If one object is doing all the drawing (say, to a surface), then you can put the stuff you always want on the bottom in the Draw Begin event. Then you can use the Draw event for stuff you might want drawn next. Sure, you could do it all in the same Draw event, but using Draw Begin might keep things more organized for you. To each their own.

However, if multiple objects are going to be drawing things, Draw Begin would let you draw certain things before anyone else gets to draw anything. Then everyone would run their Draw events, systematically drawing over what was rendered in the Draw Begin. Then if you had the Draw End event, it would draw everything in that event on top of everything else. (And then the GUI supercedes all of them, but that's on its own surface so it's unimportant.)

So if order mattered for, say, the background and the foreground but not everything else in between, the Draw Begin and Draw End events would be ideal.
 
That's true. I have been using GMS for a while and could never really see the point in those from a functional perspective but for the organisation, I guess it makes sense.
 

TheouAegis

Member
Functionally, they are very useful. ...Maybe not as useful as Begin Step and End Step, but still pretty useful. I think they may have become a bit obsolete once GMS2 introduced layers, but it's still very handy to have a separate event for drawing certain things before the main draw routine is executed, or drawing things after the main draw routine is executed but still on the primary surface/canvas instead of the GUI.

And now Predraw and Postdraw are some of my favorite events, even though I have so far found only one use for them. Maybe they're even more useful in HTML5, I dunno.
 
Show me your draw code...
There could be a lot of things wrong...
Wait, your character 8s depth -y
Are the rest of the objects depth -y?
Is the background depth -10000?
All my draw events are empty. I'm setting the depth in the creation event and in the step end event (in fact the manual says I can't set the depth in the draw event anyway).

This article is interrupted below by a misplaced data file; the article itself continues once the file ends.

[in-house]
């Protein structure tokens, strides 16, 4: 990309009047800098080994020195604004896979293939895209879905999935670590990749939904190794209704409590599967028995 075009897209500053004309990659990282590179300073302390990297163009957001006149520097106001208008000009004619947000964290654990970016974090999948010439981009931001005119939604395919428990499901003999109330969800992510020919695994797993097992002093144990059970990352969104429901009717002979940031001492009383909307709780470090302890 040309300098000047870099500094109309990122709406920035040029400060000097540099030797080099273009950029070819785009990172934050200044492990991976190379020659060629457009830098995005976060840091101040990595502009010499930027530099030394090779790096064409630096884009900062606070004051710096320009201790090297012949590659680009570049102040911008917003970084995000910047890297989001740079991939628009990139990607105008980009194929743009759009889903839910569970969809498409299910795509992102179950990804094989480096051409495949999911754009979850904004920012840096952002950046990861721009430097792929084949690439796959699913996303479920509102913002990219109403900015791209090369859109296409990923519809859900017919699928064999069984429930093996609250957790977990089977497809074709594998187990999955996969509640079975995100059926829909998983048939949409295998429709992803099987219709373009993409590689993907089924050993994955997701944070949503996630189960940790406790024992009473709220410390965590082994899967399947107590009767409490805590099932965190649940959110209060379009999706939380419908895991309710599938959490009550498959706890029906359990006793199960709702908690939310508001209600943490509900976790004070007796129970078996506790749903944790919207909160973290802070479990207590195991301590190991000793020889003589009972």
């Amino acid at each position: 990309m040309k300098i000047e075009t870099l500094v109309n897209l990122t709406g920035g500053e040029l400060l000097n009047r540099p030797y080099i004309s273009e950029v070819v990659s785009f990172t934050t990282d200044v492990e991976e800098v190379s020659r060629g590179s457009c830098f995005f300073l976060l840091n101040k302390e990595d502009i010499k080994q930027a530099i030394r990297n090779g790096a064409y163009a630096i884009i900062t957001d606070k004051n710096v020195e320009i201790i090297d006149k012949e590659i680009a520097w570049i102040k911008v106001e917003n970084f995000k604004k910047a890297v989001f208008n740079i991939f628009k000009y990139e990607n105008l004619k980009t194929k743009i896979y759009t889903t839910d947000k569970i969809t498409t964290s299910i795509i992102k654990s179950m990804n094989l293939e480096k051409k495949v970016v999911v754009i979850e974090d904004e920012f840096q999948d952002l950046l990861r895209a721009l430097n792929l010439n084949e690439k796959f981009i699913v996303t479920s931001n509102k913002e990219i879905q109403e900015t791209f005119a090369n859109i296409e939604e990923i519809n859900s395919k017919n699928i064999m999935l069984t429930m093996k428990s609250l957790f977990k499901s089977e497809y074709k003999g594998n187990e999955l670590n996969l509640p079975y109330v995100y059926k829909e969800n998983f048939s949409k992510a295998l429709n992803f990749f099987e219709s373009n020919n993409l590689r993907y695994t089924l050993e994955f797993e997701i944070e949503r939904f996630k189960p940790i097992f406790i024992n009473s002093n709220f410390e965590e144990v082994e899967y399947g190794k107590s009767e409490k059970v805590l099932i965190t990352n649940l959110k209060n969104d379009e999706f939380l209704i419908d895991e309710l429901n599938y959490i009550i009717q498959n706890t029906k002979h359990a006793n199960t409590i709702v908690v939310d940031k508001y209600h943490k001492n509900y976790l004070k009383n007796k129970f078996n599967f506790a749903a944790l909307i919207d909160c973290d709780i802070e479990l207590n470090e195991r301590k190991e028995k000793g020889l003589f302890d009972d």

The background depth is 100. Also, even if we could explain why something with a negative depth is disappearing behind a background with a depth of 100, it still wouldn't explain the smudge-paint effect when the background is not visible.

The rest of the objects are a bit different but suffice to say they are being drawn in the correct order.

The thing that frustrates me is that I'm not trying to do anything complicated. I've got no draw event code, I've not fiddled with room settings. I just made an instance have a depth of -y, and it's doing crazy ****. This is basic functionality, it should just work.
 
Depth = -y definitely works, it's working for me and not having any issues. You should add some debug code to see what is wrong. Either turn on debug mode and inspect the depth of the object your having issues with or make the objects draw their depths to the screen so you can see what's going on.
 

TheouAegis

Member
The smudge paint effect is because you probably have automatic window clearing disabled, so the draw buffer stays intact. When the background is enabled, the background gets drawn over the drawing buffer and hides that smudging.

Does the player disappear at all y coordinates, or just some? What is his y coordinate when he disappears? Verify your y-coordinate isn't actually negative at that point. (only saying this because depth=-y worked just fine for me)
 
Thanks for your time on this.

It's fixed. I messed around, tried 1000 - y, then went back to -y and now it works. No idea what happened - some typo somewhere, who knows, but now it's working.
And I learnt something about the draw buffer too, so thanks for that!
 
Put this in any object's step event that needs depth:
Make sure by the way the layer depths of your layers are spaced far enough apart from each other. I have each layer separated by 100 000, more than enough.

depth = layer_get_depth("Layer_Instance_Player") - (((y-depthspecific)*room_width) + x);

"Layer_Instance_Player" depends on what layer you want the object to function on.

depthspecific is a number you need to find yourself: it's an offset number depending on the sprite of the object. Say an object has a sprite of 16x32 pixels. The bottom sprite pixels, starting from the top pixels of that sprite, is +31. You'd want to flll that in as depthspecific, although depending on the sprite you might want to play around a bit with that number. Start at 0 and see what happens.